## Scientists Define Murphy's Law 324 324

Jesrad writes

*"A mathematician, a psychologist and an economist commissioned by British Gas have finally put into mathematical terms what we all knew: that things don't just go wrong, they do so at the most annoying moment.The formula, ((U+C+I) x (10-S))/20 x A x 1/(1-sin(F/10)), indicates that to beat Murphy's Law (a.k.a. Sod's Law) you need to change one of the parameter: U for urgency, C for complexity, I for importance, S for skill, F for frequency and A for aggravation. Or in the researchers' own words: "If you haven't got the skill to do something important, leave it alone. If something is urgent or complex, find a simple way to do it. If something going wrong will particularly aggravate you, make certain you know how to do it." Don't you like it when maths back up common sense ?"*
## Another famous proof (Score:5, Funny)

## And while we're on mathematical jokes... (Score:5, Funny)

## Re:And while we're on mathematical jokes... [OT] (Score:2)

## Re:that is not a limit on math (Score:5, Informative)

The hermetic nature of basic math is from a limitation of mathematicians, us, rather than math itself.You've got it backwards. This joke doesn't illustrate a weakness of mathematical thinking, it illustrates a key strength. Mathematics is all about precise, rigorous reasoning, and that's what makes it both useful and beautiful. Fuzzy thinking that makes unnecessary assumptions limits the thought processes and closes off interesting lines of investigation. What if the the sheep *was* black only on one side? What might that imply? Or is it possible to demonstrate that a sheep that is black on one side must therefore be entirely black? Avoiding assumptions is a good thing, a way to free your mind, not to limit it. Even better is to go ahead and make assumptions, with the clear understanding of what you are assuming and see where it leads. You can even make assumptions that are counter to observed facts and see where that goes (e.g. non-Euclidean geometry -- which turns out to be highly useful in the real world -- was created in the midst of an attempt to demonstrate that Euclid's parallel postulate must be "true" because to assume otherwise leads to contradictions -- only it doesn't).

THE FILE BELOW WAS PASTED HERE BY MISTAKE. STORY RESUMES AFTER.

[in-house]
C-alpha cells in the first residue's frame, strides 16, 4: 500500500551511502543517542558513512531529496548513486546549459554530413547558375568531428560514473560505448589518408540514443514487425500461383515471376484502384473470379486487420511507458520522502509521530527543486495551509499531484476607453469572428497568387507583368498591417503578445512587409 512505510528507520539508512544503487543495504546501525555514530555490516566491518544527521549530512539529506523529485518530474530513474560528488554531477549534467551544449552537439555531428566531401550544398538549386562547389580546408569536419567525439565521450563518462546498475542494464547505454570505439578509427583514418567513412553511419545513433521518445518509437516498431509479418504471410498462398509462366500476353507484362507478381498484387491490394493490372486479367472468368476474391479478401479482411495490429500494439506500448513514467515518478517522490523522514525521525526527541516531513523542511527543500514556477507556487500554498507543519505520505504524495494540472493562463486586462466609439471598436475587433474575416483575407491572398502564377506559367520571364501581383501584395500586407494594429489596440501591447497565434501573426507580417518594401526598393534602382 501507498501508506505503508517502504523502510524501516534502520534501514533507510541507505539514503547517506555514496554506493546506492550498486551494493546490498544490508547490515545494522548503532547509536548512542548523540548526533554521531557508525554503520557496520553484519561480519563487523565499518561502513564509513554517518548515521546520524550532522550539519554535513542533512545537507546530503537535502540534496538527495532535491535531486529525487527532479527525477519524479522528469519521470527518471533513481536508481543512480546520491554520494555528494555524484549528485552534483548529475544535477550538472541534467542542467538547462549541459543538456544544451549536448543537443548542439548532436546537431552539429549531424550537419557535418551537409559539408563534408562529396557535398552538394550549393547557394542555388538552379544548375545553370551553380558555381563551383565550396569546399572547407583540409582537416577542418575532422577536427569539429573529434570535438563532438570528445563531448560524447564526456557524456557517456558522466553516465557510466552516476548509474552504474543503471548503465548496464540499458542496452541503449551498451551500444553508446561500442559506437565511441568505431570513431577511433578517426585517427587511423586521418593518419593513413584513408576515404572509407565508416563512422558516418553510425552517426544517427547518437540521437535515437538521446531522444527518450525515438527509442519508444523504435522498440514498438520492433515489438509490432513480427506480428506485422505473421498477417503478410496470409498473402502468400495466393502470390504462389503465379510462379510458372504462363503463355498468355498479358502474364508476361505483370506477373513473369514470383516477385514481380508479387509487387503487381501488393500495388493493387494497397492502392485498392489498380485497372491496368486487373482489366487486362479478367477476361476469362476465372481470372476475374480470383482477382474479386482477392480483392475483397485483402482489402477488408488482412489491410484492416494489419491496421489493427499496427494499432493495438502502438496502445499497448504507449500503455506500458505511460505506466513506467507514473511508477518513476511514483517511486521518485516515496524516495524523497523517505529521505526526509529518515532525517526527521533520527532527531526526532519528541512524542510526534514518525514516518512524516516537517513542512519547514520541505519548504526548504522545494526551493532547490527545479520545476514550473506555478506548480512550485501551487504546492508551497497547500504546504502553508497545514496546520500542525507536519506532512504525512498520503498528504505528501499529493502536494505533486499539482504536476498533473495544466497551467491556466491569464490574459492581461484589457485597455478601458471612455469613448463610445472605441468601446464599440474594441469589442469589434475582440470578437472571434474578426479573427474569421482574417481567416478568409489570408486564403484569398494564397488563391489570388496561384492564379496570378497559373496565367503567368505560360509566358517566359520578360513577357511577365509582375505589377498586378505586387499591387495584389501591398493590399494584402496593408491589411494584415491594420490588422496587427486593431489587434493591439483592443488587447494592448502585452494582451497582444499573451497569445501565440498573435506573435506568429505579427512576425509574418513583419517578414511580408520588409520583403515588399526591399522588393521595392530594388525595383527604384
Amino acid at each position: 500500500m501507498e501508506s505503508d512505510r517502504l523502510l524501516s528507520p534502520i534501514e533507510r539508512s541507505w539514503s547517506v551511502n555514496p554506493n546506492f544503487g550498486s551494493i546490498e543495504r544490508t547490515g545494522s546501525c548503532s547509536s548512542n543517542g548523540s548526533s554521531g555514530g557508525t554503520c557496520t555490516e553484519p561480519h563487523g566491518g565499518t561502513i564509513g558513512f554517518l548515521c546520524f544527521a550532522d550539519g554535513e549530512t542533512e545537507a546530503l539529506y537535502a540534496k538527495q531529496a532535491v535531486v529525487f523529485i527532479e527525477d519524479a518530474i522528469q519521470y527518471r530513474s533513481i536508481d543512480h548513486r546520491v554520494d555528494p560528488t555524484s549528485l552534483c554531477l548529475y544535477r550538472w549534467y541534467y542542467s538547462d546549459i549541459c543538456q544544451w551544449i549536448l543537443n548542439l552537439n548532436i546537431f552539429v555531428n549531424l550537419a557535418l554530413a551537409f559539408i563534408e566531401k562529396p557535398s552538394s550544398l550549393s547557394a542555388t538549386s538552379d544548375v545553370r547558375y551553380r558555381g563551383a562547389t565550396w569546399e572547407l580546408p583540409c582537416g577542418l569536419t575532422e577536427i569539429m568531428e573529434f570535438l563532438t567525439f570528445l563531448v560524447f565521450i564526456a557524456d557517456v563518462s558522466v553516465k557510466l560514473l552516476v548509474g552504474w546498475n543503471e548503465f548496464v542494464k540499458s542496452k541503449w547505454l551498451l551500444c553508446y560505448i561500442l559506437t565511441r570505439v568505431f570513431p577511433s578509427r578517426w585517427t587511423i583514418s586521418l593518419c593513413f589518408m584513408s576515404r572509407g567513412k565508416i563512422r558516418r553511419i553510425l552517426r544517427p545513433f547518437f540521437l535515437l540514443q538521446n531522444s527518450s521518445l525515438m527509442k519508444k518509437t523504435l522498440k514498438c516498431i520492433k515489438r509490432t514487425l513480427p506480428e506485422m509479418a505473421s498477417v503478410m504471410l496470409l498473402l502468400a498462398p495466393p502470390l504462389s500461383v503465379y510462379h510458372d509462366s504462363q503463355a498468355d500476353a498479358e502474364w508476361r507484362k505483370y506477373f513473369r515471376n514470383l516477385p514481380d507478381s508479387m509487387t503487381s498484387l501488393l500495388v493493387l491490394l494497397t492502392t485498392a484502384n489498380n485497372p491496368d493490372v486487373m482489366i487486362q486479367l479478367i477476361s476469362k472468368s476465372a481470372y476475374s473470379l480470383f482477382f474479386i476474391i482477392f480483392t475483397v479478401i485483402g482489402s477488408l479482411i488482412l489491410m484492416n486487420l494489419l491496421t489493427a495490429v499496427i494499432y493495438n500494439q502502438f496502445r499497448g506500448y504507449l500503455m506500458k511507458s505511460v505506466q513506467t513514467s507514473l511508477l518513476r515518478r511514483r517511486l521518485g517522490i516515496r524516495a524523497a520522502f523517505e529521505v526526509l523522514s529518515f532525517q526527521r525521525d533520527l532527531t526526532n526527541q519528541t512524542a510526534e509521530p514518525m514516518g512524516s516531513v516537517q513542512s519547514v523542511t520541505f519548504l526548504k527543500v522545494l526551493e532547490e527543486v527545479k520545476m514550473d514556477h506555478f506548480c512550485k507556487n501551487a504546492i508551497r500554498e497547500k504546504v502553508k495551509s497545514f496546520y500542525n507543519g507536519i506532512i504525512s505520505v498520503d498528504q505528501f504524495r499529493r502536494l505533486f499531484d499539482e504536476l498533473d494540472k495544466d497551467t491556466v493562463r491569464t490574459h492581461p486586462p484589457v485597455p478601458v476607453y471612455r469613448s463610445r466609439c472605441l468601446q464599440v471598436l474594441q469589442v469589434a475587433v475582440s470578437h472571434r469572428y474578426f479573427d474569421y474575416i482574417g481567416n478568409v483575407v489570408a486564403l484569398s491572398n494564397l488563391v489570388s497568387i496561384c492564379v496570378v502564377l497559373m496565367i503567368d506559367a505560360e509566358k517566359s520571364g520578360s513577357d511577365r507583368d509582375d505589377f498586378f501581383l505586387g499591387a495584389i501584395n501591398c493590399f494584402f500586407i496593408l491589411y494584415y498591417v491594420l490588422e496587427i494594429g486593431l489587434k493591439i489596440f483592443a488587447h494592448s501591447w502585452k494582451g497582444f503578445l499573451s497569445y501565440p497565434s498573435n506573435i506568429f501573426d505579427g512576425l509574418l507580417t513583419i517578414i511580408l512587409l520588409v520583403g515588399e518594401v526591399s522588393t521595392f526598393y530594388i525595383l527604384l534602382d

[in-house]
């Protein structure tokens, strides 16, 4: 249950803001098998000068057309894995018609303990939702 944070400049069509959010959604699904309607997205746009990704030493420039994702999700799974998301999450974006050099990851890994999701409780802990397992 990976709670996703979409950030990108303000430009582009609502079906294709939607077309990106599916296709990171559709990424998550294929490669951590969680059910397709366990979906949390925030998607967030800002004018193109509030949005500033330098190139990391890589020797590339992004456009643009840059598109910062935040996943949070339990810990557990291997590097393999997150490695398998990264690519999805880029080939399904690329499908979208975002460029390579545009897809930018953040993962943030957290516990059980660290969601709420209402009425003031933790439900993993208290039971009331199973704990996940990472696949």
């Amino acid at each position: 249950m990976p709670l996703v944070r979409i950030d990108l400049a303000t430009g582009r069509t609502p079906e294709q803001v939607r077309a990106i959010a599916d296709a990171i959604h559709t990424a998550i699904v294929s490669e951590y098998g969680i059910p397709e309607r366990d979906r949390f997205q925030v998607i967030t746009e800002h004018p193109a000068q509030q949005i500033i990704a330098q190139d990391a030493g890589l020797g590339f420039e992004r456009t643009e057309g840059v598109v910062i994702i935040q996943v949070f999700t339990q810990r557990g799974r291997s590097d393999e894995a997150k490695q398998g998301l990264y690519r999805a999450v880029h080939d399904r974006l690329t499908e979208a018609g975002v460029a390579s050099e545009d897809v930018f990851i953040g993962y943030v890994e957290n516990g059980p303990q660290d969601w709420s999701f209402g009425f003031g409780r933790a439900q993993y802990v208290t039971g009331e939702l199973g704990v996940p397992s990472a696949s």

I'm a mathematician* and I think that joke spreads a valuable and important meme. Don't counter it, clarify it.

*Speaking of precision: Perhaps I shouldn't call myself a mathematician. I have a BS in Mathematics (pure, not applied or any somesuch) which doesn't so much make me a mathematician as someone who once wanted to be a mathematician. I still occasionally study a little math for fun.

## Not quite... (Score:2, Interesting)

women = (evil) ^ 2

Follows:

women = +/- evil

There are those of us who know and associate with women who possess negative evil.

## Er... (Score:5, Insightful)

Maths doesn't work like that. Writing something down as a formula doesn't automatically tell you something new or prove something.

It sounds like they're trying to

describehow things can go wrong with a formula. That's nice, but it's just their opinion.## Re:Er... (Score:3, Insightful)